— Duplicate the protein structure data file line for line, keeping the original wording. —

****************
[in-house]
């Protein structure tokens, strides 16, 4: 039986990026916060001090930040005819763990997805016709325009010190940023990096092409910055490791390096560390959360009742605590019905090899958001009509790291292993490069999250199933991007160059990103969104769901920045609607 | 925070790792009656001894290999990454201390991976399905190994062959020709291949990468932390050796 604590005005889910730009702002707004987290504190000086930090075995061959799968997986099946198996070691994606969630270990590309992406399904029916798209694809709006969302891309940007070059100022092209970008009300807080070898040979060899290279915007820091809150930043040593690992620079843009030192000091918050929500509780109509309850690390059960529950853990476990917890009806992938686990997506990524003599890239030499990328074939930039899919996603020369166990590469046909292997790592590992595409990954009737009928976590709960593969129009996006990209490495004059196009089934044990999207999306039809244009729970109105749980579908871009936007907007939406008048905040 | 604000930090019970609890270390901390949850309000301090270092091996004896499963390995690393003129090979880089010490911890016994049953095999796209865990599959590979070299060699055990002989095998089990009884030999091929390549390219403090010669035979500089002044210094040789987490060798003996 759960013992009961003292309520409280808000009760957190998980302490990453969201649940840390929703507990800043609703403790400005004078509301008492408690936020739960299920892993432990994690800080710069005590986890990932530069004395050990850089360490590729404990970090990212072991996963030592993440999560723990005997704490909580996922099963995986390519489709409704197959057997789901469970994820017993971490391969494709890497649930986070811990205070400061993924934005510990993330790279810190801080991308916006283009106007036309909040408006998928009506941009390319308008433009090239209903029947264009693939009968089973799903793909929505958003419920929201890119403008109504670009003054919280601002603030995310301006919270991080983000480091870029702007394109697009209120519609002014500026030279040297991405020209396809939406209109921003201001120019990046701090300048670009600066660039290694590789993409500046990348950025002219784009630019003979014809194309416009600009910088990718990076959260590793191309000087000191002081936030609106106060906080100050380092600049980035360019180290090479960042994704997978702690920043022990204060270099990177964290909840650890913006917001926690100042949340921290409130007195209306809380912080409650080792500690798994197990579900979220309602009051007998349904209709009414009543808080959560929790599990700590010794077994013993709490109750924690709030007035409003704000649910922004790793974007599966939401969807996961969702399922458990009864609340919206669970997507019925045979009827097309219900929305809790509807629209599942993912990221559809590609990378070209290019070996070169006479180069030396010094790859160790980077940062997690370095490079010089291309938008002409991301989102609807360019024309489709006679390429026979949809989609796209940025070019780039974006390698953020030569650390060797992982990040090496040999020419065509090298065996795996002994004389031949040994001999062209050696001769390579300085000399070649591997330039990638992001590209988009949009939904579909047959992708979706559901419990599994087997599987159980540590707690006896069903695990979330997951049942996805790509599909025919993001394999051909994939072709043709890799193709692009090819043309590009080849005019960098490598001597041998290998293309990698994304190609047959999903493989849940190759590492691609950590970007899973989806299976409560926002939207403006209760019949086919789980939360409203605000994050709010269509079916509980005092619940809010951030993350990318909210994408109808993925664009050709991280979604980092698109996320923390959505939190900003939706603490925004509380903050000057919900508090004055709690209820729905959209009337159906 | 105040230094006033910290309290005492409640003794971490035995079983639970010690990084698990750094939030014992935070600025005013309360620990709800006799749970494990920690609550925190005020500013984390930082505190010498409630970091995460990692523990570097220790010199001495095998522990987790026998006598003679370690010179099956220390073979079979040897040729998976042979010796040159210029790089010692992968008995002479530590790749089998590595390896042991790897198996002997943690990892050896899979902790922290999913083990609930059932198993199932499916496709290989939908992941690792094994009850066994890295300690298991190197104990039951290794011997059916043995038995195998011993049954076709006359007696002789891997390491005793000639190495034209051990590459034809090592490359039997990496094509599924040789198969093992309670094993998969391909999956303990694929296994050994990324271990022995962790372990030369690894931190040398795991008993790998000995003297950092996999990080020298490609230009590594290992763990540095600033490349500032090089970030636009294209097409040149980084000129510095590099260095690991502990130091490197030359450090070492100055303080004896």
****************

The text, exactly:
[in-house]
């Protein structure tokens, strides 16, 4: 039986990026916060001090930040005819763990997805016709325009010190940023990096092409910055490791390096560390959360009742605590019905090899958001009509790291292993490069999250199933991007160059990103969104769901920045609607 | 925070790792009656001894290999990454201390991976399905190994062959020709291949990468932390050796 604590005005889910730009702002707004987290504190000086930090075995061959799968997986099946198996070691994606969630270990590309992406399904029916798209694809709006969302891309940007070059100022092209970008009300807080070898040979060899290279915007820091809150930043040593690992620079843009030192000091918050929500509780109509309850690390059960529950853990476990917890009806992938686990997506990524003599890239030499990328074939930039899919996603020369166990590469046909292997790592590992595409990954009737009928976590709960593969129009996006990209490495004059196009089934044990999207999306039809244009729970109105749980579908871009936007907007939406008048905040 | 604000930090019970609890270390901390949850309000301090270092091996004896499963390995690393003129090979880089010490911890016994049953095999796209865990599959590979070299060699055990002989095998089990009884030999091929390549390219403090010669035979500089002044210094040789987490060798003996 759960013992009961003292309520409280808000009760957190998980302490990453969201649940840390929703507990800043609703403790400005004078509301008492408690936020739960299920892993432990994690800080710069005590986890990932530069004395050990850089360490590729404990970090990212072991996963030592993440999560723990005997704490909580996922099963995986390519489709409704197959057997789901469970994820017993971490391969494709890497649930986070811990205070400061993924934005510990993330790279810190801080991308916006283009106007036309909040408006998928009506941009390319308008433009090239209903029947264009693939009968089973799903793909929505958003419920929201890119403008109504670009003054919280601002603030995310301006919270991080983000480091870029702007394109697009209120519609002014500026030279040297991405020209396809939406209109921003201001120019990046701090300048670009600066660039290694590789993409500046990348950025002219784009630019003979014809194309416009600009910088990718990076959260590793191309000087000191002081936030609106106060906080100050380092600049980035360019180290090479960042994704997978702690920043022990204060270099990177964290909840650890913006917001926690100042949340921290409130007195209306809380912080409650080792500690798994197990579900979220309602009051007998349904209709009414009543808080959560929790599990700590010794077994013993709490109750924690709030007035409003704000649910922004790793974007599966939401969807996961969702399922458990009864609340919206669970997507019925045979009827097309219900929305809790509807629209599942993912990221559809590609990378070209290019070996070169006479180069030396010094790859160790980077940062997690370095490079010089291309938008002409991301989102609807360019024309489709006679390429026979949809989609796209940025070019780039974006390698953020030569650390060797992982990040090496040999020419065509090298065996795996002994004389031949040994001999062209050696001769390579300085000399070649591997330039990638992001590209988009949009939904579909047959992708979706559901419990599994087997599987159980540590707690006896069903695990979330997951049942996805790509599909025919993001394999051909994939072709043709890799193709692009090819043309590009080849005019960098490598001597041998290998293309990698994304190609047959999903493989849940190759590492691609950590970007899973989806299976409560926002939207403006209760019949086919789980939360409203605000994050709010269509079916509980005092619940809010951030993350990318909210994408109808993925664009050709991280979604980092698109996320923390959505939190900003939706603490925004509380903050000057919900508090004055709690209820729905959209009337159906 | 105040230094006033910290309290005492409640003794971490035995079983639970010690990084698990750094939030014992935070600025005013309360620990709800006799749970494990920690609550925190005020500013984390930082505190010498409630970091995460990692523990570097220790010199001495095998522990987790026998006598003679370690010179099956220390073979079979040897040729998976042979010796040159210029790089010692992968008995002479530590790749089998590595390896042991790897198996002997943690990892050896899979902790922290999913083990609930059932198993199932499916496709290989939908992941690792094994009850066994890295300690298991190197104990039951290794011997059916043995038995195998011993049954076709006359007696002789891997390491005793000639190495034209051990590459034809090592490359039997990496094509599924040789198969093992309670094993998969391909999956303990694929296994050994990324271990022995962790372990030369690894931190040398795991008993790998000995003297950092996999990080020298490609230009590594290992763990540095600033490349500032090089970030636009294209097409040149980084000129510095590099260095690991502990130091490197030359450090070492100055303080004896």